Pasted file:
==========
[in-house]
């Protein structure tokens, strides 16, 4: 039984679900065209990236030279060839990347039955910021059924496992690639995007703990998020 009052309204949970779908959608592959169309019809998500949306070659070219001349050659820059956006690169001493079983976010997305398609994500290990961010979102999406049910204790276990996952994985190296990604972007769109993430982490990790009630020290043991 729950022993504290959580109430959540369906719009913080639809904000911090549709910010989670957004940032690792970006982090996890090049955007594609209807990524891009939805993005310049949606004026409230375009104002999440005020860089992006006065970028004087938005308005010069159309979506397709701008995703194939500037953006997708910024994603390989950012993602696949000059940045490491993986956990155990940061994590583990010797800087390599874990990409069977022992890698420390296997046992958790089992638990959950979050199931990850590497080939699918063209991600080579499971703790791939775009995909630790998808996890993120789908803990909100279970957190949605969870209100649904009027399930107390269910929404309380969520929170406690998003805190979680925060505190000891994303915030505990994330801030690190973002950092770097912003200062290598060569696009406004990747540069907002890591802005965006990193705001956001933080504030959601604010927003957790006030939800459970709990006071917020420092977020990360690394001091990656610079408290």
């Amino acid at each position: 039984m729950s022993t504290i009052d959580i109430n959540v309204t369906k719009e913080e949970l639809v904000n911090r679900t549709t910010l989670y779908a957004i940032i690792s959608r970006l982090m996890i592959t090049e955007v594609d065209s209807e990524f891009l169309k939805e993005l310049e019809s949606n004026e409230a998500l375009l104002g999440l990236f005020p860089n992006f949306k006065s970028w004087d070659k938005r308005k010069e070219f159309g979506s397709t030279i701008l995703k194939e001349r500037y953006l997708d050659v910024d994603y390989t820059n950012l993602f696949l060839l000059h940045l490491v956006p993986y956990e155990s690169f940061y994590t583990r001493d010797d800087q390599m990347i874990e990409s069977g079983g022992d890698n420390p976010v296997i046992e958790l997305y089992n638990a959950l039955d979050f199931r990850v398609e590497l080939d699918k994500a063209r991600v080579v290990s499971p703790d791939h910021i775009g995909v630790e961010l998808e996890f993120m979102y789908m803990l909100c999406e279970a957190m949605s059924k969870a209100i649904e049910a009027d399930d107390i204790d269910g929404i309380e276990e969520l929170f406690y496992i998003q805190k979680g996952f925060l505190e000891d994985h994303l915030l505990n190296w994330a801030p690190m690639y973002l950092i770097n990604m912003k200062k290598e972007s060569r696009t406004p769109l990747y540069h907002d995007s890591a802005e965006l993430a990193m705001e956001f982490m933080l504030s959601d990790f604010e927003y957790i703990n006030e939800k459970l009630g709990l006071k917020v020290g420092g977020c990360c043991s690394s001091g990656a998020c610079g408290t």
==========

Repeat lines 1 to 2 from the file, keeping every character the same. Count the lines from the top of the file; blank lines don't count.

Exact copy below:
[in-house]
């Protein structure tokens, strides 16, 4: 039984679900065209990236030279060839990347039955910021059924496992690639995007703990998020 009052309204949970779908959608592959169309019809998500949306070659070219001349050659820059956006690169001493079983976010997305398609994500290990961010979102999406049910204790276990996952994985190296990604972007769109993430982490990790009630020290043991 729950022993504290959580109430959540369906719009913080639809904000911090549709910010989670957004940032690792970006982090996890090049955007594609209807990524891009939805993005310049949606004026409230375009104002999440005020860089992006006065970028004087938005308005010069159309979506397709701008995703194939500037953006997708910024994603390989950012993602696949000059940045490491993986956990155990940061994590583990010797800087390599874990990409069977022992890698420390296997046992958790089992638990959950979050199931990850590497080939699918063209991600080579499971703790791939775009995909630790998808996890993120789908803990909100279970957190949605969870209100649904009027399930107390269910929404309380969520929170406690998003805190979680925060505190000891994303915030505990994330801030690190973002950092770097912003200062290598060569696009406004990747540069907002890591802005965006990193705001956001933080504030959601604010927003957790006030939800459970709990006071917020420092977020990360690394001091990656610079408290």